With the new year upon us, Cap Classique is our drink of choice. The pop of a cork is the soundtrack to summer at Haute Cabrière, and it’s a wine style we have always held dear. But where does it come from? How is it made? And what makes a Cap Classique so special anyway? Well, we’re shedding some light on the style and how we honour its French roots at Haute Cabrière.
THE ORIGIN STORY
Cap Classique first became a reality in the Cape Winelands exactly 50 years ago, in 1971. Frans Malan, after visiting the Champagne region in France, had the vision to establish a Champagne-style wine in South Africa. The Champagne region is home to the world’s naturally fermented sparkling wine method, and it was this technique that was then applied in South Africa and became known as Cap Classique.
So here’s the question – is Cap Classique the same as Champagne? Yes, and no. Yes it’s the same method, no it’s not the same wine. Champagne has, in later years, restricted use of the term ‘Champagne’ to only apply to those wines produced in the region with this method. While South African Cap Classique is made in the same traditional method (Méthode Cap Classique), the grapes of origin are South African making Cap Classique unique to our wine region. Since the style was brought to South Africa 50 years ago, the industry has seen enormous growth and quality from Cap Classique producers, and a lot of love from sparkling lovers.
GROW | The character of a wine starts with grapes from a well-tended vineyard – a recipe is only as good as the ingredients, right? Cap Classique therefore begins in the vineyards and is differentiated in the cellar.
FERMENT | Like Champagne, Cap Classique is all about a second fermentation in the wine bottle. Once the first fermentation is complete, the Cellar Master adds a bit of fresh yeast and a few grams of sugar to every single bottle before bottling with a ‘crown cork’ (essentially, a bottle cap which can be easily removed). The bottle then rests to allow this fermentation to happen. This combination creates (a bit of extra alcohol – score!) and the all-important distinguishing bubble, or “mousse”.
MATURE | After the fermentation in the bottle, the yeast is left in the bottle for a minimum of 15 months so that the unique flavour of the yeast evolves the character of the wine for richness, and a slightly buttery taste as well as the warm ‘golden’ hue. The longer the yeast stays in the bottle the better, more classic the taste. For the French, maturation with yeast has to be a minimum of 3 years to classify as the more exclusive ‘vintage’ Champagne.
DEGORGE | De-gorging is the action to remove the yeast from the bottle. The bottles are gently shaken while upside down, which moves the yeast behind the cork. Once upside down, the bottle neck is then frozen in a cold liquid ‘bath’ and the crown cork is removed. With the great pressure that has built up in the bottle, the frozen yeast is forced out and only pure Cap Classique remains.
DOSAGE | With the yeast gone, the bottle is no longer full. Each bottle receives a dosage – or a ‘top up’ – traditionally with a sweet, late-harvest wine to return a bit of fruity sweetness to the otherwise bone try Cap Classique. Depending on the sweetness of the dosage, the CC is classified as Brut (dry), Brut Naturale (very dry) or Nectar (sweetish).
ENJOY | Finally, the bottle will be corked with a natural cork that is tied down with a metal ‘string’ and cap, labelled and enjoyed! Store it upright in a cool spot with no direct sunlight. To serve, Cap Classique should be cold at 7 degrees. A 10-minute period in the deep freeze works wonders because the colder it is, the more refreshing. Open a bottle for special occasions, or for no reason at all, in the morning or at night – you see, Cap Classique is the perfect wine to enjoy no matter the weather, occasion or time of day.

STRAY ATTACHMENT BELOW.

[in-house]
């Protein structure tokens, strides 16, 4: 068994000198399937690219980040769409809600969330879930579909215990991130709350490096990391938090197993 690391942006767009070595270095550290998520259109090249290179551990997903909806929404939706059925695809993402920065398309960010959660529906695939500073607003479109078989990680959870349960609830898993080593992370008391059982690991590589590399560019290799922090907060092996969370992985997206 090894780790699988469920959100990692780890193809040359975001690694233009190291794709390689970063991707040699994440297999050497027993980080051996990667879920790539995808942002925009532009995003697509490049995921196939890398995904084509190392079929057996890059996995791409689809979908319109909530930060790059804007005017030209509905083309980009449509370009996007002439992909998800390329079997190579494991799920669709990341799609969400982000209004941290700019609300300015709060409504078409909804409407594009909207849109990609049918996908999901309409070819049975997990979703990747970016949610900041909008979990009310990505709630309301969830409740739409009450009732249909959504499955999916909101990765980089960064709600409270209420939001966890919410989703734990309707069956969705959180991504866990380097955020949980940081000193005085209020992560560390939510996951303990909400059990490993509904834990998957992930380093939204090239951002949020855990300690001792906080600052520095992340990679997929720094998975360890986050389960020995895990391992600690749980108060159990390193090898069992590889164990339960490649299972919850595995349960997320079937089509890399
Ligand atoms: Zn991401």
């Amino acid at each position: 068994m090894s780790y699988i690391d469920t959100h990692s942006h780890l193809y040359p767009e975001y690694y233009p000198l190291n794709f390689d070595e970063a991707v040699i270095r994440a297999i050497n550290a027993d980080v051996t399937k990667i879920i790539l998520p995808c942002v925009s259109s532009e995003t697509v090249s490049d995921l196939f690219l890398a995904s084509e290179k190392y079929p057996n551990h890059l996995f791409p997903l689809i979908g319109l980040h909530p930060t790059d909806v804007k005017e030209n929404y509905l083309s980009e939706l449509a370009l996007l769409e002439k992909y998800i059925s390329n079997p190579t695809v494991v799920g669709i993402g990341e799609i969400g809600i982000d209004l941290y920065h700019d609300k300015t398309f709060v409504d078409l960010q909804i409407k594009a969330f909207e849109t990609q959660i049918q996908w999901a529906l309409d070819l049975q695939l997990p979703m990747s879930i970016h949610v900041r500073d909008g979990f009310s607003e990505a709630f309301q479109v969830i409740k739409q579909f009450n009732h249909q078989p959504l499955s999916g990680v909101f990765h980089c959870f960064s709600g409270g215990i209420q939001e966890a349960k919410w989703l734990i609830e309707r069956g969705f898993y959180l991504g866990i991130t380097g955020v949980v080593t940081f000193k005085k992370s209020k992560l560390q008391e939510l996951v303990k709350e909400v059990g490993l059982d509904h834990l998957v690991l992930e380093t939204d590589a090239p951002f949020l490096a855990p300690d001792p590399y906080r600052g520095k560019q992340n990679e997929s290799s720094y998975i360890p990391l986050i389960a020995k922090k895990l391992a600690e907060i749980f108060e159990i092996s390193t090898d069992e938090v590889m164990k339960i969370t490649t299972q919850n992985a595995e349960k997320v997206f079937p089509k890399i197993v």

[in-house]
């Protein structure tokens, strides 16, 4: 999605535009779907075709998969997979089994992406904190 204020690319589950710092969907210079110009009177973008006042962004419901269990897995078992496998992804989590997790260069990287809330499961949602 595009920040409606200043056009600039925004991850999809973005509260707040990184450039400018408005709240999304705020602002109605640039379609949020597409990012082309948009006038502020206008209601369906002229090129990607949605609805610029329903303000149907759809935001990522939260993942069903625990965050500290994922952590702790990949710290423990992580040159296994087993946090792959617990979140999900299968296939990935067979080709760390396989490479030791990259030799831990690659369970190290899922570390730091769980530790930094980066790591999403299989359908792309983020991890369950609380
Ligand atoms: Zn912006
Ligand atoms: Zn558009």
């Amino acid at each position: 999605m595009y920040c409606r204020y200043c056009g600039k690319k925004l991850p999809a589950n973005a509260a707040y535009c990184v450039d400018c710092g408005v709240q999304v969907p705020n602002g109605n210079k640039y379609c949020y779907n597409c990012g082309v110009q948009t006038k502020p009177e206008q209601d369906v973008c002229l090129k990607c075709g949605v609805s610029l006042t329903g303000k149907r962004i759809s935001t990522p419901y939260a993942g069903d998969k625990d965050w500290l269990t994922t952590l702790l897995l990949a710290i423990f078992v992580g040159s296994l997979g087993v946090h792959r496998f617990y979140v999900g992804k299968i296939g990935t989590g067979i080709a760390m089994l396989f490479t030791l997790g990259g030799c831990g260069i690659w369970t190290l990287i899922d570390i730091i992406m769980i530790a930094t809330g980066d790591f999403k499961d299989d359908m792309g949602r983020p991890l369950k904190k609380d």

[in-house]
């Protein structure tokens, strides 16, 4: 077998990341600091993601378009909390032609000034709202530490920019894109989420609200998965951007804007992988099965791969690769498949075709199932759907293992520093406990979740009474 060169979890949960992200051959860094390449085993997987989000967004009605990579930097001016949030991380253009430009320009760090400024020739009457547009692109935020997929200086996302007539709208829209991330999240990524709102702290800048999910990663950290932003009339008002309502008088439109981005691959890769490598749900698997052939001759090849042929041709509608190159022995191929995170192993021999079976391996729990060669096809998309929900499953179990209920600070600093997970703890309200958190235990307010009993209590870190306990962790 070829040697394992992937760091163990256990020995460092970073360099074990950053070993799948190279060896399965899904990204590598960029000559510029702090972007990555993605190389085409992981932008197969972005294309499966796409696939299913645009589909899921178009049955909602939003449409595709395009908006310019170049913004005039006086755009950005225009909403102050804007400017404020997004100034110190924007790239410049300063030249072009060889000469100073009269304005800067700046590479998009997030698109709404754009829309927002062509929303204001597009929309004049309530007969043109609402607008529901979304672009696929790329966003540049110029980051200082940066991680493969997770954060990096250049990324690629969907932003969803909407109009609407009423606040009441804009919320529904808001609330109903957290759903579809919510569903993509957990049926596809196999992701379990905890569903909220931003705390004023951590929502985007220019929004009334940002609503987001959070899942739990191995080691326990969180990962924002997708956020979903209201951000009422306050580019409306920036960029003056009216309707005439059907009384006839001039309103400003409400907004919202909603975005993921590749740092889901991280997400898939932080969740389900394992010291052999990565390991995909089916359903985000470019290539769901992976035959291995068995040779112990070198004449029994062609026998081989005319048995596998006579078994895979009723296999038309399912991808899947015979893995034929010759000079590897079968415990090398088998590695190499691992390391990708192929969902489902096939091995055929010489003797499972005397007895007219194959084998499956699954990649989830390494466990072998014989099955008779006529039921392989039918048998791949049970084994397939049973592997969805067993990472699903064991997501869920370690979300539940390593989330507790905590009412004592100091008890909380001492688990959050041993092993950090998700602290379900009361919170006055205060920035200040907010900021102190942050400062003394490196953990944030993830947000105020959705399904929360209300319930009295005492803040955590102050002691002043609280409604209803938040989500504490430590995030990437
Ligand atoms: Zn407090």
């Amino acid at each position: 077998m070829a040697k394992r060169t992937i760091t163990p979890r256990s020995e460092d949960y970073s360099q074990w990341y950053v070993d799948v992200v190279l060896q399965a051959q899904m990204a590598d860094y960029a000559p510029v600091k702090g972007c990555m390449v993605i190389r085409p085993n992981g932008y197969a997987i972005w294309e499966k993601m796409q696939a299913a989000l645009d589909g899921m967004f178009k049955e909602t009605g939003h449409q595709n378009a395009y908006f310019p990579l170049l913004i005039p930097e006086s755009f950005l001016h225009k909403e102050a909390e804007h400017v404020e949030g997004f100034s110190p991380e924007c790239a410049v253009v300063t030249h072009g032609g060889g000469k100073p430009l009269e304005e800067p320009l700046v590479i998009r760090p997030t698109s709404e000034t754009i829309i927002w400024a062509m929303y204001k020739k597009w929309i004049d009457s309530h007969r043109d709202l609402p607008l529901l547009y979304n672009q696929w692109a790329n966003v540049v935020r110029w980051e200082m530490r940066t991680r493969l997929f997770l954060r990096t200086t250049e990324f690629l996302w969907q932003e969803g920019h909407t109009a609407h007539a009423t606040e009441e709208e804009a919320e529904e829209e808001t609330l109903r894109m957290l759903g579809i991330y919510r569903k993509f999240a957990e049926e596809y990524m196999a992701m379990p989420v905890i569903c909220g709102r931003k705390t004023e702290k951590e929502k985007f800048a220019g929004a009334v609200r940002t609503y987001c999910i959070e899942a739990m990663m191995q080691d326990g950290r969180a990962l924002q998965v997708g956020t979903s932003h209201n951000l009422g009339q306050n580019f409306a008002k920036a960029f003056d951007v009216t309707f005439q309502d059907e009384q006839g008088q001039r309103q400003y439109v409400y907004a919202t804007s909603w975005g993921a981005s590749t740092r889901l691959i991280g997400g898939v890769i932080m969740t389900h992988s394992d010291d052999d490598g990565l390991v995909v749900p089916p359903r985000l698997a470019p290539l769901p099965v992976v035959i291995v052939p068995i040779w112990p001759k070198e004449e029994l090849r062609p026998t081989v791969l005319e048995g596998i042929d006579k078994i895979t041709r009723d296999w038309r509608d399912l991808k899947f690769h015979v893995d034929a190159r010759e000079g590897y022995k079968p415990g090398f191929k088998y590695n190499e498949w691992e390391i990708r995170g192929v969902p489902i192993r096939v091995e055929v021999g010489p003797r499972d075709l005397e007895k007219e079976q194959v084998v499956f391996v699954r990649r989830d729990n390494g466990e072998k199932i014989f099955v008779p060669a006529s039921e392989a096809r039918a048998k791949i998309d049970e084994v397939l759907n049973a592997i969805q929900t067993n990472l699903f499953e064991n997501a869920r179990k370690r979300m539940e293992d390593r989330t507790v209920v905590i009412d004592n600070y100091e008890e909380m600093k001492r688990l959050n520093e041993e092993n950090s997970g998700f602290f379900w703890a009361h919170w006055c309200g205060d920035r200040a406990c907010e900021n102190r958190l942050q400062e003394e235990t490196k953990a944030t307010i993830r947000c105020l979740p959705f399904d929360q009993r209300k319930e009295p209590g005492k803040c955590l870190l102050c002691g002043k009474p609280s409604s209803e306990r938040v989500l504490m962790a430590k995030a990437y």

PIERRE JOURDAN CAP CLASSIQUES
At Haute Cabrière, our Pierre Jourdan Cap Classiques are made from varying blends and percentages of Chardonnay and Pinot Noir (the traditional French Champagne varietals). We find that Chardonnay contributes elegance, while Pinot Noir contributes complexity and structure – the perfect blend. In fact, we love these two varietals so much that our entire portfolio of wines is dedicated to them.
CO2 = the mousse (or the bubbles) has a relaxing effect on a stressed or tired consumer making Cap Classique a great ‘welcoming drink’ – relaxing guests from the moment they arrive (also perfect after a stressful week). It’s no wonder we love it at New Year’s after a long and busy year!
Cap Classique is also much more than a welcome drink. Depending on the vintage and character of the wine, Cap Classique makes for wonderful food and wine pairings – especially dessert to lift the spirits and end on a happy note.
Our own range of Cap Classiques, Pierre Jourdan, was in fact the first wines produced by Haute Cabrière and Achim von Arnim. Achim was the first Cellar Master to create a Cap Classique from the traditional Champagne varietals of Chardonnay and Pinot Noir – now seen as the staple blend of the Cap Classique industry.
The original owner’s land which produces Champagne wine is typically honoured by having the Champagne named after them. Haute Cabrière continued this French tradition by naming the Pierre Jourdan range of Cap Classiques after Cabrière’s French Huguenot proprietor.
Achim believes the bigger the occasion – the bigger the bottle. Cap Classique can be found in magnums and salmanazars – perfect for a momentous memory!
Haute Cabrière is the home of sabrage in South Africa with Achim having reintroduced the art to the Cape Winelands in the 90s. Armed with traditional French sabres, you can find the von Arnim family deftly removing the top of a bottle to mark special occasions, sunsets, and to open special events.